by Kate Melville
In the first study of its kind, University of Michigan researchers have established that wastewater treatment plants are providing a perfect environment for the emergence of antibiotic-resistant superbugs that eventually end up in neighboring streams and lakes.
MADISON, WI, MAY 18, 2009 Pharmaceuticals and personal care products (PPCPs) carried in biosolids (i.e., treated sewage sludge) may reach surface waters or groundwater when these materials are applied as fertilizer to agricultural land. During the high flow conditions created by land application of liquid municipal biosolids (LMB) the residence time of solutes in soil macropores may be too short for sorption equilibration which increases the risk for leaching. Physically based solute transport simulation models are widely used in environmental risk assessment for pesticides. These models may also be applicable for PPCPs when their physical and chemical properties and soil dissipation characteristics are available. However, these models do not account for non-equilibrium sorption in soil macropores. The model MACRO is one of the models used in environmental risk assessments for pesticides and may have potential as an environmental risk assessment tool for PPCPs.
It was dumped in the ocean until it killed fish and other ocean life - now it's being spread on farmlands in N.C. Hear how sewage sludge or 'free fertilizer' may be affecting our health and environment...
Come to the premiere showing of 'Sludge Diet', a 50-minute Canadian-produced film documentary
- Central Carolina Community College, Pittsboro, Tues. May 12
- Carrboro Century Center, Tues. May 19
- Burlington Public Library, Wed. May 20
- UCLA Community Center, Hwy. 87, Thurs May 21
- Graham Public Library, Fri. May 22
Movie times: 7-8:30 p.m. all locations
For more information:
Blue Ridge Environmental Defense League / NC Healthy Communities, Telephone: 336-525-2003 Email: sdayton at swcp.com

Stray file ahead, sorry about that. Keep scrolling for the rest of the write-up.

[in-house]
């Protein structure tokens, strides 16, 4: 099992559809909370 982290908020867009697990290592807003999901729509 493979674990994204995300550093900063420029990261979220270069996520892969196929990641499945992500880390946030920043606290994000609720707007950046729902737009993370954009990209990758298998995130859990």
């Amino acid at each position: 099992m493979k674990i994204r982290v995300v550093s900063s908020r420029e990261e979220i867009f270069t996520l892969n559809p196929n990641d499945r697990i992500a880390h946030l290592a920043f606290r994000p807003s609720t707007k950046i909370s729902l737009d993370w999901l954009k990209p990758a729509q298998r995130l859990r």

Sewage Sludge Action Network: 919-270-7534
Email: myradotson at hottmail.com
If you would like a free showing of 'Sludge Diet' for your group or organization, please contact Sue Dayton Tel. (336) 525-2003 or Email: sdayton at swcp.com
A terrible waste gets long look
People are asking why a boy died after riding his bike over some sludge
Sunday, June 11, 2000
By Tom Gibb, Post-Gazette Staff Writer
OSCEOLA MILLS, Pa. -- The hurt is deeper because Tony Behun was so healthy -- an 11-year-old boy who loved life in the perpetual motion universe of an 11-year-old boy.
At her dining room table, his mother holds a stack of family photos, the chronicle of a young life.
There's the scrubbed, sandy-haired boy in his baseball uniform. The grinning youngster at creek-side, fishing. The tame dirt bike he rode across the mountaintops, where Centre and Clearfield counties come together.
Six years ago, life did what life isn't supposed to do to baseball-playing, dirt-bike-riding boys.
It slipped away.
On Oct. 12, 1994, Tony rode his dirt bike across hills coated in a sludge of treated sewage, the soup of waste and nutrients that the state lets strip miners use to coax life back into used-up mines.
In two days, he had a sore throat and headache. Six days later, he was in a hospital emergency room, his fever climbing, doctors calling a helicopter to fly him 110 miles through the night to Pittsburgh.
"Before the helicopter came, he was actually excited about the ride. He said, 'I'll get to tell the kids at school about this,' " said Tony's mother, Brenda Robertson. "Those were our last goodbyes, at Clearfield Hospital."
Tony died at 7:54 the next morning in Allegheny General Hospital.
Doctors determined he was killed by a blood infection, the bacteria Staphylococcus aureus. How he got it was a soul-searing question with no hint of an answer.
Until last year. Brenda Robertson happened to see a newspaper story about a state permit to spread sludge on another idle strip mine. The state Department of Environmental Protection was responding to talk that a local youngster had ridden through treated sludge and died of a bacterial infection.